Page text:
A dangerous ice storm is in the making across part of the northeastern United States and will occur during a busy travel period for the tail end of the Thanksgiving holiday weekend.
Millions of students, families and individuals are on the road Sunday.
A shallow layer of cold air and cold ground will create conditions that will allow a building up of ice, mainly in the form of freezing rain in some locations.
The ice is part of a complex, double-barreled system that will bring a foot of snow to parts of the Northeast through Monday.
In some locations the ice storm may begin as snow and sleet. While either of the two can allow for some traction by foot or vehicle, several hours of freezing rain will lead to a dangerous and, in some cases, damaging glaze of ice.
Freezing rain began Saturday night across portions of northeastern West Virginia and western Maryland, western and central Pennsylvania, western New York state, and part of southern Ontario.
At daybreak Sunday, up to 0.10 of an inch of ice had accrued on exposed surfaces in Somerset, Pennsylvania. Meanwhile, in State College and Upper Strasburg, Pennsylvania, ice had begun to coat elevated surfaces.
Icy roads contributed to several accidents in the Corning, New York, Sunday morning.
Multiple crashes occurred on Interstate 84 in Pike County, Pennsylvania, due to icy conditions Sunday midday.
Nearly an inch of sleet fell on Woolrich, Pennsylvania during Sunday morning. Meanwhile, Brookland, Pennsylvania, received 1.5 inches of sleet into Sunday afternoon.
The glaze from freezing rain could range up to 0.25 of an inch and last 8-12 hours.
"The glaze could get thick enough to bring down trees and power lines, which can block roads and knock out power," according to AccuWeather Senior Meteorologist Rob Miller.
Garret County, Maryland, emergency managers reported that 0.25 of an inch of ice had accumulated to trees as of noon, EST.
The ice buildup may be a problem much of the day in parts of central and northeastern Pennsylvania and central New York state.
Other pockets where up to 0.25 of an inch of freezing rain can fall include east-central Pennsylvania, northern New Jersey, southeastern New York state, central and northern Connecticut, and interior Rhode Island.
The ice storm will shift out of Pennsylvania and central New York state to part of interior southern New England during Sunday night.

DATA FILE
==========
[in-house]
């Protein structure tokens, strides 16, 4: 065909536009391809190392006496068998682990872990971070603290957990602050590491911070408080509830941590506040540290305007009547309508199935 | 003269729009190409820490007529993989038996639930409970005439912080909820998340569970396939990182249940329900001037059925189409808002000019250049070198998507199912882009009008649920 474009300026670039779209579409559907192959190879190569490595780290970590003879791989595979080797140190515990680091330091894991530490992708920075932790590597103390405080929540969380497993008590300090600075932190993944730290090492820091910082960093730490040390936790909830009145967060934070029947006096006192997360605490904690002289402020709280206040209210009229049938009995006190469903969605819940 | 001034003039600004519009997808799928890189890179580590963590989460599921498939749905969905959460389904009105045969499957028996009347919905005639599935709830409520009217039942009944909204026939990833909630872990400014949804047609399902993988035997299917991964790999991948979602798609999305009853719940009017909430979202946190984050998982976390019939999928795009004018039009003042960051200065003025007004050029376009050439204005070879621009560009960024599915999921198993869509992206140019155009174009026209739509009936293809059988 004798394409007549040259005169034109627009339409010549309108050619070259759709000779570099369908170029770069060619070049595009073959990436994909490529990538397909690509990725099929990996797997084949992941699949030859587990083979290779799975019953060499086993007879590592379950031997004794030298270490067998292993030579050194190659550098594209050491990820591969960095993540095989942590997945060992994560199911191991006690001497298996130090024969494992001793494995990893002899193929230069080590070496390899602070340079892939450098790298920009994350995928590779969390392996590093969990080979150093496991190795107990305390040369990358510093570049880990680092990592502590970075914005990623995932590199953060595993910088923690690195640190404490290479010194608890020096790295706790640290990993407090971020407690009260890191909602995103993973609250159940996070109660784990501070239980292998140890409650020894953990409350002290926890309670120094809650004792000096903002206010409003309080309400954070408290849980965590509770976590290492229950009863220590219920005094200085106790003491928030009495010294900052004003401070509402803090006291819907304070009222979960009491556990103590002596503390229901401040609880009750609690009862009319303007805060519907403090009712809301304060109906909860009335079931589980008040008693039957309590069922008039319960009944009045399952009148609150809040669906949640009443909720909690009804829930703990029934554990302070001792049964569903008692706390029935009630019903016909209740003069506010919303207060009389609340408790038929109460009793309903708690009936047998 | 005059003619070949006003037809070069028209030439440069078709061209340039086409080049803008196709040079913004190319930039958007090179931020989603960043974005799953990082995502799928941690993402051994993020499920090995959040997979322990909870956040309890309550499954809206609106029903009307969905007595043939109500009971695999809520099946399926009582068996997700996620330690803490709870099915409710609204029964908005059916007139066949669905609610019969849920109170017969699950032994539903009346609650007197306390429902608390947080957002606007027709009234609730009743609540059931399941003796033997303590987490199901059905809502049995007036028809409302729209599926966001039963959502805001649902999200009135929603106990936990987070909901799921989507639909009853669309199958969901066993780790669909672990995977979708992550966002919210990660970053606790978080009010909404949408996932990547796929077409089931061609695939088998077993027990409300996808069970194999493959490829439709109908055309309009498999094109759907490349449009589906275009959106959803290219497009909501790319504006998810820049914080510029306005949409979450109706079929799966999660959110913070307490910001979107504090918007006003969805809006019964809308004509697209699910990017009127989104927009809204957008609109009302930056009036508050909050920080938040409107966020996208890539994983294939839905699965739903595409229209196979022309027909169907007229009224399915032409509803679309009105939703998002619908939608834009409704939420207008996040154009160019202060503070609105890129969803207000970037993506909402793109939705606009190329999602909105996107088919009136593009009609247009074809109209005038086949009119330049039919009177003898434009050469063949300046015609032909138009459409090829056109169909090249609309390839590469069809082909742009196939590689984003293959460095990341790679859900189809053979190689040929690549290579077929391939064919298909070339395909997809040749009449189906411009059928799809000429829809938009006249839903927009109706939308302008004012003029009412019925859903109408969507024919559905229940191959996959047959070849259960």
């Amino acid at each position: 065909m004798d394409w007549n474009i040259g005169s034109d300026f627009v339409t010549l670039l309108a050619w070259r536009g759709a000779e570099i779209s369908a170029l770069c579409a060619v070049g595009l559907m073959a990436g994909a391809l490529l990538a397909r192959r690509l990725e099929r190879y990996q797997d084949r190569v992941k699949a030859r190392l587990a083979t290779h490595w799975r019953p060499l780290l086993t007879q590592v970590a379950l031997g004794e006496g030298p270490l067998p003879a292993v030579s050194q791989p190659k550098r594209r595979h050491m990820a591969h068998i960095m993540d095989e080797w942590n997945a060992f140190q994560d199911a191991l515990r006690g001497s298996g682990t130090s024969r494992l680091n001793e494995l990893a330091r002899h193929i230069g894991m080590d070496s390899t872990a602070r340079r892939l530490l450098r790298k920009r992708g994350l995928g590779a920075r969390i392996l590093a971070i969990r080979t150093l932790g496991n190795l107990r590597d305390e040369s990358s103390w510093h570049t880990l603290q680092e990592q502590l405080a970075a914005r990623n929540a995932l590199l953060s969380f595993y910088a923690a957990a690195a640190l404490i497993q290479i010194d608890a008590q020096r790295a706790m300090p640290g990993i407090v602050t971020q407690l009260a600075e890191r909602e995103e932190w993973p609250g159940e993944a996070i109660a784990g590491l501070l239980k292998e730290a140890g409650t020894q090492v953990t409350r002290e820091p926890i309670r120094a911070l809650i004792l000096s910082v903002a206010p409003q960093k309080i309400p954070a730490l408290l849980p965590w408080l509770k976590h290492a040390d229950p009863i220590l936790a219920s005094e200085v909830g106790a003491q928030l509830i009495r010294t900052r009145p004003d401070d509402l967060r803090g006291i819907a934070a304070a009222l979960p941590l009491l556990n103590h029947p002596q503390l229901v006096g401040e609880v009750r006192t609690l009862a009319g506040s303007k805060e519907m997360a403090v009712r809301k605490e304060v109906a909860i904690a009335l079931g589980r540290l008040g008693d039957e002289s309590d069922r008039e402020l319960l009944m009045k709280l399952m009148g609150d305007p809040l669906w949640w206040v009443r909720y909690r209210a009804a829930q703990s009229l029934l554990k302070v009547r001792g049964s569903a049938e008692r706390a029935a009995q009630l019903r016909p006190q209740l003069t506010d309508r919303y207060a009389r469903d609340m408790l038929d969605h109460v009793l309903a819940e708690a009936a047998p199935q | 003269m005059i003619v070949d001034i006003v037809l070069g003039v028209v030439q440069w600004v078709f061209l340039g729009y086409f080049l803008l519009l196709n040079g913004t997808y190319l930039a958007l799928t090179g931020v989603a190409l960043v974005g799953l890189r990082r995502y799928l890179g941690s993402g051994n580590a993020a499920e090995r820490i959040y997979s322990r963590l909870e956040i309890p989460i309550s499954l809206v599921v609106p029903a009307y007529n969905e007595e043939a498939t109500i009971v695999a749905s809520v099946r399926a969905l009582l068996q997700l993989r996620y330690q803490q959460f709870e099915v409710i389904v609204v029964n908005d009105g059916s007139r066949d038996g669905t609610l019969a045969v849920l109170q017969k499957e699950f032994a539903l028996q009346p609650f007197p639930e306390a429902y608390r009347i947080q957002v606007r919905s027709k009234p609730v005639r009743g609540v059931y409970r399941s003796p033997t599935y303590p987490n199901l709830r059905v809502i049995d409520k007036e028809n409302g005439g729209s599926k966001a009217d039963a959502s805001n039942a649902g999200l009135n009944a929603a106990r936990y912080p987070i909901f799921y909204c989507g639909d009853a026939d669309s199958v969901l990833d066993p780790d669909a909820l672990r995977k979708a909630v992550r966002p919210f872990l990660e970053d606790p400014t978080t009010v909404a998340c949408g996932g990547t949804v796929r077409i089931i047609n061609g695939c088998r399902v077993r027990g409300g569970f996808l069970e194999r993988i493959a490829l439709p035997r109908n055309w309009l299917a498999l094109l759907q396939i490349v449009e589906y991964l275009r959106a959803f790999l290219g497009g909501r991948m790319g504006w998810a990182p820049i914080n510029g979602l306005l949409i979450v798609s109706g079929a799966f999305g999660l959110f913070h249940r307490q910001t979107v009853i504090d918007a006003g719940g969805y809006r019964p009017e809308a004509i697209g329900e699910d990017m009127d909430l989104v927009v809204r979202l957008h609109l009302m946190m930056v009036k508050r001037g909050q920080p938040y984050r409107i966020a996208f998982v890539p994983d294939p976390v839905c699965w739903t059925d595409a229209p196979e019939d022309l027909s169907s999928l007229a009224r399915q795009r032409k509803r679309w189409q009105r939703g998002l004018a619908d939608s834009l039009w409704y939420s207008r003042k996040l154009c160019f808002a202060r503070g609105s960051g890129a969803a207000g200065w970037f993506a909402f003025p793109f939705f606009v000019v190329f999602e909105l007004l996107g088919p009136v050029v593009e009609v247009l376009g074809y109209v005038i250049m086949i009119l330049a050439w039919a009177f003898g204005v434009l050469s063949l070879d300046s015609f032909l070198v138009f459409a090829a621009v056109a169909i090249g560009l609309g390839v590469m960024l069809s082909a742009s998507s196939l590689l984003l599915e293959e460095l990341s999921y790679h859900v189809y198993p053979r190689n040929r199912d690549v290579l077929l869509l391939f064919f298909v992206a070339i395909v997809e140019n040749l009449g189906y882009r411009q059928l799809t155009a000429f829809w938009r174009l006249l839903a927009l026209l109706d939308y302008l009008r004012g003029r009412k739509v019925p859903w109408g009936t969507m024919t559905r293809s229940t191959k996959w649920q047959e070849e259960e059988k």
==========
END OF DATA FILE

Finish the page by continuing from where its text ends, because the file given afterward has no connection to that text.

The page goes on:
Cities that are forecast to experience a buildup of ice with the risk of sporadic power outages include State College, Altoona, Williamsport, Harrisburg, Reading, Hazleton, Scranton and Allentown, Pennsylvania; Cumberland, Maryland; Buffalo, Jamestown, Wellsville, Elmira, Corning and Spring Valley, New York; Hackettstown and Paterson, New Jersey; Hartford, Connecticut; and Providence, Rhode Island.
Icy conditions are likely to follow a few hours of snow in northern New Jersey, southeastern New York state, and southern New England, on Sunday and may persist into Sunday evening.
Freezing rain is typically the most dangerous winter condition for motorists and pedestrians, of which both are typically ill-prepared. Road surfaces that appear wet may be a sheet of ice that offers no traction.
Motorists should be especially cautious on bridges and overpasses and in areas that do not receive direct sunlight. These elevated surfaces can be icy when other parts of the road are not.
The best advice is to avoid traveling through areas where freezing rain is falling or expected to develop. When possible, adjust travel plans.
Conditions may not improve much along the interstates 80, 81, 90 and 95 corridors of the Northeast until Tuesday as the second part of the storm is forecast to produce enough snow to shovel and plow in many areas and some plows may struggle to keep up at the height of the storm.
Download the free AccuWeather app to check the forecast in your area, as well as points along your travel route. Keep checking back on AccuWeather.com and stay tuned to the AccuWeather Network on DirecTV, Frontier and Verizon Fios.